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Paying Customers versus Pirates – How DRM ‘Really’ Works [Humorous Image]
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Akemi Iwaya (Asian Angel) is our very own Firefox Fangirl who enjoys working with multiple browsers and loves 'old school' role-playing games. Visit her on Twitter and Google+.
Kinda true, but not as funny as when the green man is representing something that is actually intimidated by the strong man, as this set of labels would go straight for the reporter since a pirate doesn’t even see the drm.
IMO the version where the reporter is labeled as Fox News, the green man as 4chan, and the tough guy as Brony is alot funnier.
Isnt that a scene from Its Always Sunny in Philadelphia?
I had to think about it for a sec. The DRM guy (in the green) shows up ready to take on the real problem – the pirate. But when the DRM guy realizes he can’t win he then throws his pathetic little law suit ball at someone else – a web site owner trying to do some blogging (or the consumer).
But throw some weight in that law suit ball and it might actually hurt – everyone!
Isn’t this just a simple, funny image showing DRM doesn’t hurt anyone but the paying, legal consumer? Doesn’t seem all that complicated.
NO! This is not a parody of how DRM doesn’t hurt anyone. It’s a parody of how DRM has no direction and really only wants to bully the consumer. The funny part is how pirates are there to prevent DRM and how DRM has no real power. At least not YET!
But give the SOPA/PIPA type groups just a little power and that little green guy with a ball will morph into Godzilla with fire!
Please try to keep up and maybe try check in in with the EFF from time to time: https://www.eff.org/
LOL. Saying pirates exist to prevent DRM is like saying murderers only exist to give the police something to do.
Actually, the image would be more akin to reality if the green guy was Pirates, the muscle guy was DRM, and the reporter was Privacy.
This is supposed to be funny! However, your comments did not read well. (Sorry if I misinterpreted.) So let me try this again…
DRM is just not much of a concern whenever there are pirates around. And in this case/scenario the pirate is there to prevent the DRM guy from throwing or applying his puny weapon. It’s even more funny when you realize that the DRM guy attacks the one (innocent ?) person who might be able to help.
We all know the only reason to use copy protection techniques on legal media would be to try and prevent illegal copying. And the people who implement these techniques like the RIAA/MPAA also claim it helps preserve their rights – which may or may not be a legitimate beef. (I won’t open that can or worms!) Therefore, Digital Rights Management (DRM) is imposed/used on nearly all copyrighted media. Or should I say, all “in demand” and/or “valuable” copyrighted media? But again, it just doesn’t matter since any kind of effective pirate would know (eventually) how to defeat these DRM techniques.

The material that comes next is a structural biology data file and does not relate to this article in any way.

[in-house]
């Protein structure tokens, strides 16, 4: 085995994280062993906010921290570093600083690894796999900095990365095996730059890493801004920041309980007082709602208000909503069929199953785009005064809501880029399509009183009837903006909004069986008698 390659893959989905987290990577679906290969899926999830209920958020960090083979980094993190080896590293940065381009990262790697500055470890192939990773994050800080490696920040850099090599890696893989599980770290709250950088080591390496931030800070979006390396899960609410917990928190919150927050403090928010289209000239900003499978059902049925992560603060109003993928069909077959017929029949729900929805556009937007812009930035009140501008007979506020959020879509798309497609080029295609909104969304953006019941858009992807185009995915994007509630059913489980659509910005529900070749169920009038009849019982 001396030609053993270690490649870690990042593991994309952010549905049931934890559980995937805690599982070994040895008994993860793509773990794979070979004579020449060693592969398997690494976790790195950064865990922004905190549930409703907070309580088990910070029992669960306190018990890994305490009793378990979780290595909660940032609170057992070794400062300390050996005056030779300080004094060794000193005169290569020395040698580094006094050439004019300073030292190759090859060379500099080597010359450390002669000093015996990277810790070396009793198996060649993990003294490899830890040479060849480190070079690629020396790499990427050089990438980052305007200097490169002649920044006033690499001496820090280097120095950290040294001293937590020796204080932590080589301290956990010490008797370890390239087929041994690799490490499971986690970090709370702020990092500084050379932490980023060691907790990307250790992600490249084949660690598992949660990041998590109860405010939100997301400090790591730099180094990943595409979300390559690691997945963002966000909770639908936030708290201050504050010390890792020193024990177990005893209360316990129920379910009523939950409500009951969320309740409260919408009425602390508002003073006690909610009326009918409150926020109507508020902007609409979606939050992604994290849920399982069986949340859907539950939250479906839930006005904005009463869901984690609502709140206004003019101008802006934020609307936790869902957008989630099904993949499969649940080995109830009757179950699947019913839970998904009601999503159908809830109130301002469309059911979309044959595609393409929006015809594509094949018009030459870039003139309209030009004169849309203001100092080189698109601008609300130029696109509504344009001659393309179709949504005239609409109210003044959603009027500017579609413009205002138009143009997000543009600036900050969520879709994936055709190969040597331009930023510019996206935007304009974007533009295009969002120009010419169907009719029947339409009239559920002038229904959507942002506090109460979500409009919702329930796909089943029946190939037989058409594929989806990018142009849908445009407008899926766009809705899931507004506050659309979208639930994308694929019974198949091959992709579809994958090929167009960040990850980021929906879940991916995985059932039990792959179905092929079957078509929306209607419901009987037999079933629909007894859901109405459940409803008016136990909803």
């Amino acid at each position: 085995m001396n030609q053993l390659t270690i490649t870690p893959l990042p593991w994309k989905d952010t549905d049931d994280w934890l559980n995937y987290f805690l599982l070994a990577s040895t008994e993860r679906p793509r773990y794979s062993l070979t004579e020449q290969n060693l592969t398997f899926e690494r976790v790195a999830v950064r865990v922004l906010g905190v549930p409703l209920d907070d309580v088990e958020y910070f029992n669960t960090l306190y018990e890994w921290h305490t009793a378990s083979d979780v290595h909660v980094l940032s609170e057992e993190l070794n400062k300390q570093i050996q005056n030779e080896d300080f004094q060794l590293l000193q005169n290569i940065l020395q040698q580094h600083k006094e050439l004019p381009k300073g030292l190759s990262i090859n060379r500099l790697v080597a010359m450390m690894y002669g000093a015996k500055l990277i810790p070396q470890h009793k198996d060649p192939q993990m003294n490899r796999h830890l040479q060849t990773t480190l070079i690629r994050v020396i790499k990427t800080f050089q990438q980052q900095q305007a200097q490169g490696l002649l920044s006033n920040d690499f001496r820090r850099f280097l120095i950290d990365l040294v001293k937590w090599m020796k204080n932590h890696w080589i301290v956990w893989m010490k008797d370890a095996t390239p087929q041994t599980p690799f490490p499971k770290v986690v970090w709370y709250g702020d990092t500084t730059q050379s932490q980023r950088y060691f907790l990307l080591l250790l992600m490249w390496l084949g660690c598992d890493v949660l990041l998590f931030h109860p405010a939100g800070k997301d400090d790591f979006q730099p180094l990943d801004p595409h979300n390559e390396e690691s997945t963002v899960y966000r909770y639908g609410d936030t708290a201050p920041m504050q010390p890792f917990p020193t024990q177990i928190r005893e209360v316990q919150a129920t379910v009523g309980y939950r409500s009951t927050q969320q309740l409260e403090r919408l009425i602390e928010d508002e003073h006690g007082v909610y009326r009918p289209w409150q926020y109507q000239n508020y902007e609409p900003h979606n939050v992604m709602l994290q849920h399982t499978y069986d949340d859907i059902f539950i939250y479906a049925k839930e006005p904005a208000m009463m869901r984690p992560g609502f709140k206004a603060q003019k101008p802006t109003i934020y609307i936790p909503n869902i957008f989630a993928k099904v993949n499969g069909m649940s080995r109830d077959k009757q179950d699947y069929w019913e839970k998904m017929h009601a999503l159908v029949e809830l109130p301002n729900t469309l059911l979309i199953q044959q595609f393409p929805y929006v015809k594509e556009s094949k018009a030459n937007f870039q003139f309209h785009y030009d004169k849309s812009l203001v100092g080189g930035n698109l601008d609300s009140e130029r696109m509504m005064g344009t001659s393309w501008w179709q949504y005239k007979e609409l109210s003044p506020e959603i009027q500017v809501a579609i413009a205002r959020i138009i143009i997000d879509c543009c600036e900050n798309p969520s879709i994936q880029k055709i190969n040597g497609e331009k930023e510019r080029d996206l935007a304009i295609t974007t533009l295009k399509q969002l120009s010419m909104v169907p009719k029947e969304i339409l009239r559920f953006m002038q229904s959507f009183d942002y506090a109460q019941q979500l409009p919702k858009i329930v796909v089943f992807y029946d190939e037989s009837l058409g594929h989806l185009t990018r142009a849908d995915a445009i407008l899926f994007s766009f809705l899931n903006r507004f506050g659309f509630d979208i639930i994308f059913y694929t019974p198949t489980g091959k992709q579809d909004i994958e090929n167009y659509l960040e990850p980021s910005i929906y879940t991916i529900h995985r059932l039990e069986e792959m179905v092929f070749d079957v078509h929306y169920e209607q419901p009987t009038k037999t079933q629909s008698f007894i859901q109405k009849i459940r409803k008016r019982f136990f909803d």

So if you’re a smart DRM guy you might as well not even try to get tough with puny balls of copy protection. Because the pirates will defeat you.
And as far as your murderer analogy goes, yes! You could say that a particular murderer exists to give the police something to do. There have even been cases such as the one involving Jack the Ripper too. But it would be absurd to say that all murderers exist to give police something to do. That’s like saying all people who dress up in a green unitard will throw a Nerf ball at someone – or that all readers here do it with their pants off. ;-)
@Anon: You DON’T seem to read well, sorry. I didn’t say DRM doesn’t hurt anyone, I said it only hurts the consumer. I’m also an online subscriber to a number of groups such as the Electronic Frontier Foundation, which you mentioned, and Demand Progress. Please, read more carefully before you comment on others.
Very true, DRM has created more pirates than it has stopped. I personally buy original legal games but have stopped opening them completely its a lot easier to just get a pirated and cracked copy to play than it is to fight with online activation and massive updates just to play the single player section of a game. Online gaming is still out of reach of the masses
I kind of agree, its sometimes easier to buy the game then download it else where, and I really thank reviewers on amazon and such as well for warning me about such DRM, like what was it Crysis Warhead? and Maximum edition both had a virus/malware like DRM, and few others to.
thus I didn’t even bother with those.
I for one think the programs such as Steam, Desura, etc.. are the best way to keep customers happy while protecting media, I can download and play my games anytime I want, while I am the only one that can use them. because most games downloaded with steam also have to be launched through steam, it makes it the perfect DRM that doesn’t interfere with you, your games, or your computer.
of course there are still ways around it, but mostly its just older games that aren’t updated to use steam to launch, thus can but launched without it.
Antz, a 1998 release from Dreamworks Studio, was the first film to use digitally generated water.
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